Newton Police Chief Matthew Cummings kicked and verbally harassed his former secretary in 2010, according to findings released today from an independent investigation.
Cummings, who has been with the department for more than 30 years, was placed on paid administrative leave today and Mayor Setti Warren has initiated the process of Cummings' removal.
"I am deeply disappointed," Warren said during a press conference this afternoon at City Hall. "I was shocked to read the allegations."
Warren told reporters he received the results of the investigation last night and this morning asked Cummings to leave.
The investigation into Cummings' behavior began May 22, Warren said, a day after he received a letter from attorney John Tocci alleging that his client, former Newton Police Executive Secretary Jeanne Sweeny Mooney, had been verbally harassed and kicked by Cummings in 2010.
Mooney is currently facing larceny charges out of Framingham District Court on allegations from the Newton Police that she stole $660 from the department as well as destroyed $1,500 in checks and a schedule of the fee payments. She is scheduled for arraignment Sept. 24.
Mooney claims the theft charges are retaliation for her civil claims against Cummings. According to the Boston Globe, Mooney has been on paid administrative leave since September and recently filed a complaint with the city demanding $600,000 in damages.
Both Warren and City Solicitor Donnalyn Kahn underlined that city's investigation of Cummings' behavior was completely separate from any criminal cases involving Mooney.
"Just so I can make perfectly clear, while some people may connect in their minds these two separate proceedings that are going forward, they are in no way, shape or form connected," Kahn said. "Although they may involve the same parties, they are completely different and separate."
Springfield attorney Edward R. Mitnick conducted the investigation of Cummings, which included interviews with 10 witnesses.
According to a summary of the investigation, there was "sufficient credible evidence" that Cummings made "inappropriate and offensive comments" to Mooney.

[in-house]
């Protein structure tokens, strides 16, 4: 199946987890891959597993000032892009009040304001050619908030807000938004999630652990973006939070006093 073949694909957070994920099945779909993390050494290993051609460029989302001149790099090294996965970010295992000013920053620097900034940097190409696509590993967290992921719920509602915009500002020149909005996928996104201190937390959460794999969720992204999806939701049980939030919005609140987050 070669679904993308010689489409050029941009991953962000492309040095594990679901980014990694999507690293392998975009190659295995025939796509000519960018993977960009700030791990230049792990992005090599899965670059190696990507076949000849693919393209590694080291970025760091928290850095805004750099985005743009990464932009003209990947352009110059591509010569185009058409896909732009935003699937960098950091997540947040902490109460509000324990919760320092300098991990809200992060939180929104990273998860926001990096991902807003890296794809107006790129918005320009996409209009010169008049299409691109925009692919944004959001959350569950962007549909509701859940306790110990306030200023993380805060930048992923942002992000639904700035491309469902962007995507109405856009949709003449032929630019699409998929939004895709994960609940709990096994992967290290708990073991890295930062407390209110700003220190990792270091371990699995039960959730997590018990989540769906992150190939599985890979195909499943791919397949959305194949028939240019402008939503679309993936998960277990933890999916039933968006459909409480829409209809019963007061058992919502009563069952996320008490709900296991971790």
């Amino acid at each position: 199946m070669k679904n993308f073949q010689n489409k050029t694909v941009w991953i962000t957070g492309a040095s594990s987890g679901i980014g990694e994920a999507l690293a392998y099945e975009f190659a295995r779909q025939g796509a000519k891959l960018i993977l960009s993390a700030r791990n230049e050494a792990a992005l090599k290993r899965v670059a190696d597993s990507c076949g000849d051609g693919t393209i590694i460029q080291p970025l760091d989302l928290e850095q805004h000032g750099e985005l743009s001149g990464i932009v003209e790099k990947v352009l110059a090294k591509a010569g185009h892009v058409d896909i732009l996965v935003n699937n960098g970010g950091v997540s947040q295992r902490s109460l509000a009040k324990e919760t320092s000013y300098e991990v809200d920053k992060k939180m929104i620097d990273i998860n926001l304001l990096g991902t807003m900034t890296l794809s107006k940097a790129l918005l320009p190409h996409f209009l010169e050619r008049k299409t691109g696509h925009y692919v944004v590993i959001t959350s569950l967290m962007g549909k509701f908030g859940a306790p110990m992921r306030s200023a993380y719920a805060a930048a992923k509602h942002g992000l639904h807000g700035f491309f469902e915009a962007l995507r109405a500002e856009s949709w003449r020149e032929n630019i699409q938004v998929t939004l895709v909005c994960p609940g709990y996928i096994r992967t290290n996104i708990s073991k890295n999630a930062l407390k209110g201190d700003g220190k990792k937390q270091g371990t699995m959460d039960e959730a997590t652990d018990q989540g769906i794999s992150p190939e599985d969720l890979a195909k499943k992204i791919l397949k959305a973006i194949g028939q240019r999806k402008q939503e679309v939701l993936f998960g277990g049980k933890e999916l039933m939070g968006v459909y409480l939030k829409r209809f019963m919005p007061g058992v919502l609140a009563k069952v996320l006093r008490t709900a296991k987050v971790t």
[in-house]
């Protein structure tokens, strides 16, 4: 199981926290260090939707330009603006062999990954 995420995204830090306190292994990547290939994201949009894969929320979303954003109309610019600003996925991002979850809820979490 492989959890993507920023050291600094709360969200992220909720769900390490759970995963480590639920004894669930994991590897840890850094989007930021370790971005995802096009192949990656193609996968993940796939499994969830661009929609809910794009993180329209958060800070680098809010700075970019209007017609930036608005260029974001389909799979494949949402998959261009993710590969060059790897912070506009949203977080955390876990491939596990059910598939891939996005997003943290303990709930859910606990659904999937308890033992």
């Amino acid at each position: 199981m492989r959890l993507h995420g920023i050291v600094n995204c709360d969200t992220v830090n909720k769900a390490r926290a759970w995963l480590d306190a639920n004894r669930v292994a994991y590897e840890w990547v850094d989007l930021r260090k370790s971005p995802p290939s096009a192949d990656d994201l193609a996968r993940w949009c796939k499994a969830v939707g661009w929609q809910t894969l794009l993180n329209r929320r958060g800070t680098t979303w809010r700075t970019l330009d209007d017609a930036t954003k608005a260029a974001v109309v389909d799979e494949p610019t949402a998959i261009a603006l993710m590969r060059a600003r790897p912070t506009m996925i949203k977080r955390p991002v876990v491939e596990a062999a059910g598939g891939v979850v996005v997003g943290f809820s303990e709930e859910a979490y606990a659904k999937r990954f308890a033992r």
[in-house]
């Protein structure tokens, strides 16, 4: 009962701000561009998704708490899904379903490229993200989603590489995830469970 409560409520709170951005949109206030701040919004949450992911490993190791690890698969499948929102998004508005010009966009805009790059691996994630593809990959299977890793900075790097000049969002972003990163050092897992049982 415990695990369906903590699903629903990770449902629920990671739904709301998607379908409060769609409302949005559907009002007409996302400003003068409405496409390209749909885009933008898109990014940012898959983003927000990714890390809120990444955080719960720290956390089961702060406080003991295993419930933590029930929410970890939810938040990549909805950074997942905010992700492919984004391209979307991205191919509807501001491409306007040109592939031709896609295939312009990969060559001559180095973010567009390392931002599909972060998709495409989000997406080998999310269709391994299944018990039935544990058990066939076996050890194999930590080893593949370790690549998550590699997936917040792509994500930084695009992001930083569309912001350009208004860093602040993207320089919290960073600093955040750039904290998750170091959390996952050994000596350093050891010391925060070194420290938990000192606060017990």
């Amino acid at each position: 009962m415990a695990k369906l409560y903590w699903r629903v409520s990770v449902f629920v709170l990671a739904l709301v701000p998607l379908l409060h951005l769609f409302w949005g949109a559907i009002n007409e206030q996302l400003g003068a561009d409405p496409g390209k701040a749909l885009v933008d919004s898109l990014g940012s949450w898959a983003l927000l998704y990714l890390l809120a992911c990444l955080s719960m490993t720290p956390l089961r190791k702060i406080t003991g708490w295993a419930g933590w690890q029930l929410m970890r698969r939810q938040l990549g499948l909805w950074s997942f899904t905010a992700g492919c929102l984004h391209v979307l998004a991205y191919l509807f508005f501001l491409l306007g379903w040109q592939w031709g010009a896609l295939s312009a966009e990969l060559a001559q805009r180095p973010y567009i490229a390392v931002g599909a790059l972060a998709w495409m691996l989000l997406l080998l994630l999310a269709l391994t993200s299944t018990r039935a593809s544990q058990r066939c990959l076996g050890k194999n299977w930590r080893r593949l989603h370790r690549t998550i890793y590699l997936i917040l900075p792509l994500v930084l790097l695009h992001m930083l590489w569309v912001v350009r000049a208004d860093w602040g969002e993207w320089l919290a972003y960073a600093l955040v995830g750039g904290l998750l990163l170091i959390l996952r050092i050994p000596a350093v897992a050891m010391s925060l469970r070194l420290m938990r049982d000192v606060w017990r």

In the report, Mitnick says Cummings called Mooney a "bitch" and, in a separate comment, said, "I think you look like a whore."
Although Mitnick says the comments were not malicious or hostile, they were nonetheless "boorish, disrespectful and insulting" and that Cummings should be held to a high standard as a department head.
Mitnick's report also said there is "sufficient credible evidence" that Cummings kicked Mooney, causing a cut on the back of her foot. Again, Mitnick said the actions were not malicious but "disrespectful" and "inappropriate."
Allegations were also made that Cummings' was involved in video surveillance of Mooney and that he collected a salary raise without following the proper protocol. However, the investigation found that there was "no credible evidence" to support those allegations.
Cummings, who had a salary of $123,817, was appointed chief in 2009. Officials said there was never any other complaint made against him in his three decades at the department.
According to Kahn, Cummings' termination will have no effect on his ability to collect a pension, as the allegations are not serious enough to withhold that benefit.
Warren said he will initiate the search for the next chief "as quickly as possible." The process the city follows is specifically outlined in a state law and requires the formation of a committee.
When asked about the reaction from other department members, Acting Chief Mintz said morale was "good" and that he was "honored" to be appointed as acting chief.
Mintz said the department will be "vigilant" with employee behavior and will continue to participate in regular training headed up by the city's Human Resources Department.
"I think, as the mayor pointed out, the department shouldn't be painted with one brush," Mintz said. "We have an excellent record...we're proud of our personnel management."
According to a press release from the city, Mintz started with the Newton Police Department in 1984 as a patrolman. He has also served as commander of the patrol and support services bureau and, most recently, as commander of the traffic bureau.